Scaling mountains, hiking treacherous trails and making it to the top of slippery summits often comes with the territory when you’re an adventure photographer. Luckily, Eliza Earle and Ted Hesser wouldn’t have it any other way.
Last week we sat down with Eliza and Ted to hear the stories behind some of their favorite shots, discussed their go-to gear for photo assignments and expeditions, how personal projects have impacted their work with brands and more.
Watch to learn:
- How Eliza and Ted got their start as adventure photographers
- What it’s like working for brands like Patagonia, Black Diamond and Mountain Hardware
- Stories behind some of their most memorable photo fails
On-Demand Webinar: A Conversation with Adventure Photographers Eliza Earle and Ted Hesser
All your questions answered
A big thank you to everyone for submitting questions throughout our conversation with Eliza Earle and Ted Hesser. Read through some of the answers below and feel free to tweet any lingering questions @photoshelter.
This Q&A was lightly edited for clarity and length.
Can you share a little about your go-to photo and travel gear?
EE: I shoot with Canon, the 5D Mark IV and I have an array of their lenses. Honestly, the only other camera I’d say that I pack with me all the time is a Sony RX 100. Highly, highly recommend that camera. It’s a teeny, tiny little pocket camera, takes really good photos and also films 4K. It can just fit into a breast pocket, or clipped to your harness, and is great when the adventure is the priority and the photos are the second priority.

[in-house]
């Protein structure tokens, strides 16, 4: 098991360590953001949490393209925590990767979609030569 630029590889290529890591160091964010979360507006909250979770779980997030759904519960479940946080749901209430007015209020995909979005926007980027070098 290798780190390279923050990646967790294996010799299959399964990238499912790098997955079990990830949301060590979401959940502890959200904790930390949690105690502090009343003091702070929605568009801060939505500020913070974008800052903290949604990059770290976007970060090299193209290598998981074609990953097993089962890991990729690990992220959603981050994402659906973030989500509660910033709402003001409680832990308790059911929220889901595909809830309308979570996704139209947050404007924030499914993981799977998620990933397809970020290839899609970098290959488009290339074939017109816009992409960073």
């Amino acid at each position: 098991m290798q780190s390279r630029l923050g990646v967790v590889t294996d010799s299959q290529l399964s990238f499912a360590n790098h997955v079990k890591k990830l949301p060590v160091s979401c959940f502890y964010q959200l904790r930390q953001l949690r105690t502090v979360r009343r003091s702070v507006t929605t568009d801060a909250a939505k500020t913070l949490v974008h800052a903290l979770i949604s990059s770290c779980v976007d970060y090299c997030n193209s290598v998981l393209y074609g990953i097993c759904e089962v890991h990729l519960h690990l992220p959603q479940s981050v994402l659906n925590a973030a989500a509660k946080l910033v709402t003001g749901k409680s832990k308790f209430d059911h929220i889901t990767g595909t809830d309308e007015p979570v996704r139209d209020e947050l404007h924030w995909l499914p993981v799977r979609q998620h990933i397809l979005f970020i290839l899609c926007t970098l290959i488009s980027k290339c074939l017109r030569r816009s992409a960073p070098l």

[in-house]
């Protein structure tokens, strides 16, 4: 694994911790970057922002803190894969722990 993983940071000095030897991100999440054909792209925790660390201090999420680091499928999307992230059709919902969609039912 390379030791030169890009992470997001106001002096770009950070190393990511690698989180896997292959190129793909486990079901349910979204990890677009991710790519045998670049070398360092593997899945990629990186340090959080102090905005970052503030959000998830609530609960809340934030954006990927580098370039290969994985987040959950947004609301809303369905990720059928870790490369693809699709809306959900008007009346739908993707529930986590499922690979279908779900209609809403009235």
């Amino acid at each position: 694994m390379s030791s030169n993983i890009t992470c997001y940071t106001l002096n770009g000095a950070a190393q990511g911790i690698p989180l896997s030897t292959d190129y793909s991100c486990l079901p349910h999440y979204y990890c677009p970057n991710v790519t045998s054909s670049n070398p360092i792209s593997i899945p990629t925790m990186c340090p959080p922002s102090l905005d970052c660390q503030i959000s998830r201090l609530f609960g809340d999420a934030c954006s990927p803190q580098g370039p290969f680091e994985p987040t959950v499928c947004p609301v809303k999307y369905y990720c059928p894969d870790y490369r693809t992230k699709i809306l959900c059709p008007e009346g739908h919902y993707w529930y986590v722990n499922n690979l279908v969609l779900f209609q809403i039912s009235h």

If the photos are more of the first priority, I always bring my Canon with me. I think Ted would agree with this: most people in the adventure photography world, we try to bring the smallest amount of gear with us as possible because you want it to be really light.
You want every single expedition to be as light as possible. You don’t want to be carrying more than you need. So typically for me, I would say on average, I’ll bring two lenses. My go-to lenses are probably the 24-70mm, 2.8. Then, I’ll bring a 35mm, 1.4 with me for low light, keep it wide.
In terms of adventure gear, you gotta test things out. There’s not one type of backpack or one type of running vest. You just have to see what works for you.
If you’re a runner and you want to shoot more trail running and you’re worried about the gear, I’d just throw in the RX 100 for now. Even an iPhone, it’s a good thing to just start practicing with. Then, as you want to get more and more professional shots, you can see what running with the DSLR or mirrorless in your backpack feels like. It’s a fun experience.
What about you Ted?
TH: Yeah, similar philosophy for sure. Try to keep it as light and minimalist as possible. I shoot on Nikon cameras, on the Z7 mostly, their newest mirrorless camera – which for still photography I do believe is best among the Sony, Canon and Nikon.
I think maybe more of a general point is it’s really easy right now and just in general to get overly focused on the gear side. There’s so much marketing and internet research and activity around latest camera specs and latest cameras. It’s like an arms race among these companies to be one-upping each other.
For most scenarios, you don’t need to keep up with that arms race.
You don’t need to obsess over which lens is the sharpest or which camera has the most megapixels, or which auto-focus system is better, which one has more high dynamic range. The gear is good, just get out and use it.
What advice do you have for marketing yourself in this industry?
TH: It’s a really hard industry… I personally really focused on social media because I think social media is how one markets themselves in today’s day and age, especially how an artist or creative markets their work.